January 12, 2017
Young adults who attend college are more often than not, very familiar with the drinking culture on campuses. Many of these individuals have also likely experienced at least one friend who used substances at some point. Substance use and abuse is nothing new to society, however, the rise has caused much surprise. To overcome this epidemic in young adults, colleges and universities have taken an effort in launching Collegiate Recovery Programs across the nation.
The Association of Recovery in Higher Education defines Collegiate Recovery Programs (CRPs) and Collegiate Recovery Communities (CRCs) as programs designed for students who seek recovery from addiction and wellness from substance use. Each program is supported and authorized by the individual institutions that operate them. Each institution, however, has the same goal: to offer support and a safe place to students in recovery in order to help prevent substance use. In addition, to provide opportunities to interact socially, enjoy the college years, and obtain a desired degree while remaining abstinent from addictive substances.
CRC’s are also offering many activities and opportunities for students to connect. These events and activities may include wellness and health activities, conferences, retreats, study groups, sober social events, meetings, workshops and so on. These events can also be student-led, offering many leadership and social opportunities with like-minded individuals. A 12-step recovery format is also included in this program, though the types of approaches may vary in small ways depending on the personalities and interests of the students.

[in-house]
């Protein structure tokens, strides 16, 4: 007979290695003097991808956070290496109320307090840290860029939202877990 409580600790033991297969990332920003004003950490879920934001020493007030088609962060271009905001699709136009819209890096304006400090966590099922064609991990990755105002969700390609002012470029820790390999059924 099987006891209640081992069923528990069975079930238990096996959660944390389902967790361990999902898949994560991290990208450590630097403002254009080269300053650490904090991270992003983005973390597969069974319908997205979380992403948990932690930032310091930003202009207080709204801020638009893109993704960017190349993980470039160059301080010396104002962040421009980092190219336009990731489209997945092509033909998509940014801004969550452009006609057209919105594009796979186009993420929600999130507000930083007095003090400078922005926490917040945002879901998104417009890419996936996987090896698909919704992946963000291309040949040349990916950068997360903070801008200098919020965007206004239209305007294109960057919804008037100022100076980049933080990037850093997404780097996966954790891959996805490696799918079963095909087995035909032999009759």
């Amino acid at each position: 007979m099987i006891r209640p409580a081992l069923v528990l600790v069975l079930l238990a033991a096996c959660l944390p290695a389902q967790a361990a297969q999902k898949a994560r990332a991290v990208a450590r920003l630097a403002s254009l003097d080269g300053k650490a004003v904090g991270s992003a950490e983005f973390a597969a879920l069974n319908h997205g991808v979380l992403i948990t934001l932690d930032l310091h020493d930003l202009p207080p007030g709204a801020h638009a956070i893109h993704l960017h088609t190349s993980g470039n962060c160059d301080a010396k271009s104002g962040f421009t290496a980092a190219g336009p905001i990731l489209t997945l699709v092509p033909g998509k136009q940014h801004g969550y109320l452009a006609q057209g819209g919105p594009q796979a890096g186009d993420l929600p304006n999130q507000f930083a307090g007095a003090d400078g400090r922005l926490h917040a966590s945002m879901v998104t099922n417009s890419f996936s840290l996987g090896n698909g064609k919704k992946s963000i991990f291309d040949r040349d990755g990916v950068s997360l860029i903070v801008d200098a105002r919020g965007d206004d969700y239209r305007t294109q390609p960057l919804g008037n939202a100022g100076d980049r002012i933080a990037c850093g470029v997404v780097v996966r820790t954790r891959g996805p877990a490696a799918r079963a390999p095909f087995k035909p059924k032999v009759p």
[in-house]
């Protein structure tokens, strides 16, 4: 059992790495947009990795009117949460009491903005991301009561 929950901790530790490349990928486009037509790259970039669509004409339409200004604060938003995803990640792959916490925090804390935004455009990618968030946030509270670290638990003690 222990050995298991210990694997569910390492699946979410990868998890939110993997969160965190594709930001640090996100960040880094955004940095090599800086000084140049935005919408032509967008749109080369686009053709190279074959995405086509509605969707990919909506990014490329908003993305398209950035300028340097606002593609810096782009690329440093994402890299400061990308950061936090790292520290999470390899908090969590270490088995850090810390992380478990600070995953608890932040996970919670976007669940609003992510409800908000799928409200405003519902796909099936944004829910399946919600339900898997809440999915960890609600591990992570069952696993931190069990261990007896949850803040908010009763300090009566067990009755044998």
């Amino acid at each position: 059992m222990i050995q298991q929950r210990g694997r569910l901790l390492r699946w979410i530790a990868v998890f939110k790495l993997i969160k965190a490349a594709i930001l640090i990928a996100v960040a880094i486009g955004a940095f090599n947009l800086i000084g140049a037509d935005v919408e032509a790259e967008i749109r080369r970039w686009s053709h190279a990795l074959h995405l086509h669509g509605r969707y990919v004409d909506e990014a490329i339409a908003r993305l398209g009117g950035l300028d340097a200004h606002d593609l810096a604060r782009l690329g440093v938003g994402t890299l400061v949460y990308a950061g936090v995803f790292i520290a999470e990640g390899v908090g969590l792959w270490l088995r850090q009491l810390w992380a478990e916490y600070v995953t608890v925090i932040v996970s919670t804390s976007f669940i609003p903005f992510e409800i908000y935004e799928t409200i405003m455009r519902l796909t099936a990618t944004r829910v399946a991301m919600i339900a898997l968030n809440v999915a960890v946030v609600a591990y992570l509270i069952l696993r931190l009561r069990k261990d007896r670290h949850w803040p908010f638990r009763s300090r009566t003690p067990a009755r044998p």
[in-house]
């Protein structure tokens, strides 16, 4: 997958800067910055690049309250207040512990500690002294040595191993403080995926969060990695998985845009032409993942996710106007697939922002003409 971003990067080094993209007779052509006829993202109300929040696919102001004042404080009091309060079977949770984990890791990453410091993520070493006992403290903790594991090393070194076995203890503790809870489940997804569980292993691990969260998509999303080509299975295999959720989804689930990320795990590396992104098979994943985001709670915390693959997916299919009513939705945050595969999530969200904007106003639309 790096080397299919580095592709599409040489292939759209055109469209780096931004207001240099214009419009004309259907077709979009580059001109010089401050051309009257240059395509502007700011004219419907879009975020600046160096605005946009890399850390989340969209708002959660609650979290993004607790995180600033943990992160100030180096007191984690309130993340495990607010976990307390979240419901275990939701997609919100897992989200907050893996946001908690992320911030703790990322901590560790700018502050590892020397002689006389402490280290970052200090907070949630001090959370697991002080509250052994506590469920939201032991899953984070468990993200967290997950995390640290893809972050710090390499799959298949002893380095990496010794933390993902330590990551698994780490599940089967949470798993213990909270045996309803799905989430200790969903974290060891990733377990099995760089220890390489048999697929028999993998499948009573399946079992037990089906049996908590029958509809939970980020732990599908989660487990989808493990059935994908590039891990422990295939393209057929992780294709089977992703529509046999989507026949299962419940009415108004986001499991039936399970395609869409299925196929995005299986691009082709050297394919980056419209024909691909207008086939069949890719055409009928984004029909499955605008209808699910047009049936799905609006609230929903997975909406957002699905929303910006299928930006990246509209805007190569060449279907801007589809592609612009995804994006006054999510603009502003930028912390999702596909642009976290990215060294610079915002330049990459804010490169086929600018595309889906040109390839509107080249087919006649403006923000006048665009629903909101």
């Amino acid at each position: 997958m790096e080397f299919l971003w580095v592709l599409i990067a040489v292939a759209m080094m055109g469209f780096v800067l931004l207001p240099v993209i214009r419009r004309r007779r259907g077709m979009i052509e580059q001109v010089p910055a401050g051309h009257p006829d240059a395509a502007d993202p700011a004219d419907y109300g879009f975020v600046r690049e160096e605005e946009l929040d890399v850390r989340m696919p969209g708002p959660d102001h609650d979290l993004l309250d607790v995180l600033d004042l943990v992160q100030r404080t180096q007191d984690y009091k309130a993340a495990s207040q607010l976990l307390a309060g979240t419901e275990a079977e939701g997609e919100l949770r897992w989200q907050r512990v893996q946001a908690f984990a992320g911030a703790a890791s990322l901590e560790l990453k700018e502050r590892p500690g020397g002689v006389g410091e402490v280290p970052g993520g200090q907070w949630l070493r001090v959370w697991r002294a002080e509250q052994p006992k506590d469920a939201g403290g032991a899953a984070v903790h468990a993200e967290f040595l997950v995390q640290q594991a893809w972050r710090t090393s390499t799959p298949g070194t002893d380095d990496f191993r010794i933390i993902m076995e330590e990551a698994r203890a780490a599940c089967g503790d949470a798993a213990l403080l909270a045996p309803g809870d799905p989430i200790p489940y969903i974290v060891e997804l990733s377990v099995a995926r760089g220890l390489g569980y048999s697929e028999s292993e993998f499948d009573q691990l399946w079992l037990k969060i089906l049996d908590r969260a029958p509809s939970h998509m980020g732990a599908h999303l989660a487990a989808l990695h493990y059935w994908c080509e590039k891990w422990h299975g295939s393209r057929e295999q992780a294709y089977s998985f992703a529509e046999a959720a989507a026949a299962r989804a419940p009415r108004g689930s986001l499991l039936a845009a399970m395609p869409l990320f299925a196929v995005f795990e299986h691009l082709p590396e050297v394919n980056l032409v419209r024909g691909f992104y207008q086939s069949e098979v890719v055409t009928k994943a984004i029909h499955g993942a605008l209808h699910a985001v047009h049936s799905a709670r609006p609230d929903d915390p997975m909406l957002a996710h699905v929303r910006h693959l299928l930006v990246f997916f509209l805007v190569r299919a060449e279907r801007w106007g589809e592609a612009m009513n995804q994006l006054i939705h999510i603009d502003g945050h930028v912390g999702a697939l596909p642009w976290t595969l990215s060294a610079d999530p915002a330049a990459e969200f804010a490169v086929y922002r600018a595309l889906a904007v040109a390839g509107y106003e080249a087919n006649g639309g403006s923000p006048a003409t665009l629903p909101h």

The Journal of Substance Abuse Treatment completed a recent study that offered greater insight into students who participate in these programs. The average age of the survey’s participants was 26, with individuals ranging from ages 17-58. Of these students, most were full-time students, with a high amount being mostly Caucasian males.
This study found:
It is common that college students will face different challenges from school work, employment, new friends and less structure. Transitions like these may lead to other unhealthy behaviors and routines, like peer pressure to engage in drinking or substance use activities.
The Association of Recovery in Higher Education (ARHE) offers hope. Their organization has found that students who are part of active Collegiate Recovery Programs have significantly less danger of relapses than those who do not. The ARHE found that, nationwide, 95% of students who take an active part in leading or participating in a Collegiate Recovery Community go on to maintain their recovery while attending college or university.
Article written by Skywood Recovery